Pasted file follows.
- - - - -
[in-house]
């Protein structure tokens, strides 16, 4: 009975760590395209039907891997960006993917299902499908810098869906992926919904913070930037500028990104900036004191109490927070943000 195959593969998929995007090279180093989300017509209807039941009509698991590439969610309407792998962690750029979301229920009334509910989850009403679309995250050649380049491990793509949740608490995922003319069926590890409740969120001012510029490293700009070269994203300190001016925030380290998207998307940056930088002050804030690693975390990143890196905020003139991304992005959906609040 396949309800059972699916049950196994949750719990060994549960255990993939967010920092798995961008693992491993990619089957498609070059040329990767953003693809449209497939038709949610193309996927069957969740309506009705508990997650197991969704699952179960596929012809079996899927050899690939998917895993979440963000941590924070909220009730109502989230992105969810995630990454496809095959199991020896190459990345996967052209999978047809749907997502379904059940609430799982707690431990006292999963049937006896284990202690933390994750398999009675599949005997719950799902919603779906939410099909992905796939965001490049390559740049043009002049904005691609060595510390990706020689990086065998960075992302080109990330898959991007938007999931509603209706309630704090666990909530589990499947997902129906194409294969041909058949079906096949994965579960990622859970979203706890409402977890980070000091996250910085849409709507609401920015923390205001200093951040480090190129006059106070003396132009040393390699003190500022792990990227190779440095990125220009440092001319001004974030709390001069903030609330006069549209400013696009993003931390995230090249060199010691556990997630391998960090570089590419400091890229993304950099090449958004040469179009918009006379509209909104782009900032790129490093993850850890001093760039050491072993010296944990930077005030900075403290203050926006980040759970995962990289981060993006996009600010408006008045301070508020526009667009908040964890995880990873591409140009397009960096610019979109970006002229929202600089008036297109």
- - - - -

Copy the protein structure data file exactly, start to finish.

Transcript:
[in-house]
């Protein structure tokens, strides 16, 4: 009975760590395209039907891997960006993917299902499908810098869906992926919904913070930037500028990104900036004191109490927070943000 195959593969998929995007090279180093989300017509209807039941009509698991590439969610309407792998962690750029979301229920009334509910989850009403679309995250050649380049491990793509949740608490995922003319069926590890409740969120001012510029490293700009070269994203300190001016925030380290998207998307940056930088002050804030690693975390990143890196905020003139991304992005959906609040 396949309800059972699916049950196994949750719990060994549960255990993939967010920092798995961008693992491993990619089957498609070059040329990767953003693809449209497939038709949610193309996927069957969740309506009705508990997650197991969704699952179960596929012809079996899927050899690939998917895993979440963000941590924070909220009730109502989230992105969810995630990454496809095959199991020896190459990345996967052209999978047809749907997502379904059940609430799982707690431990006292999963049937006896284990202690933390994750398999009675599949005997719950799902919603779906939410099909992905796939965001490049390559740049043009002049904005691609060595510390990706020689990086065998960075992302080109990330898959991007938007999931509603209706309630704090666990909530589990499947997902129906194409294969041909058949079906096949994965579960990622859970979203706890409402977890980070000091996250910085849409709507609401920015923390205001200093951040480090190129006059106070003396132009040393390699003190500022792990990227190779440095990125220009440092001319001004974030709390001069903030609330006069549209400013696009993003931390995230090249060199010691556990997630391998960090570089590419400091890229993304950099090449958004040469179009918009006379509209909104782009900032790129490093993850850890001093760039050491072993010296944990930077005030900075403290203050926006980040759970995962990289981060993006996009600010408006008045301070508020526009667009908040964890995880990873591409140009397009960096610019979109970006002229929202600089008036297109």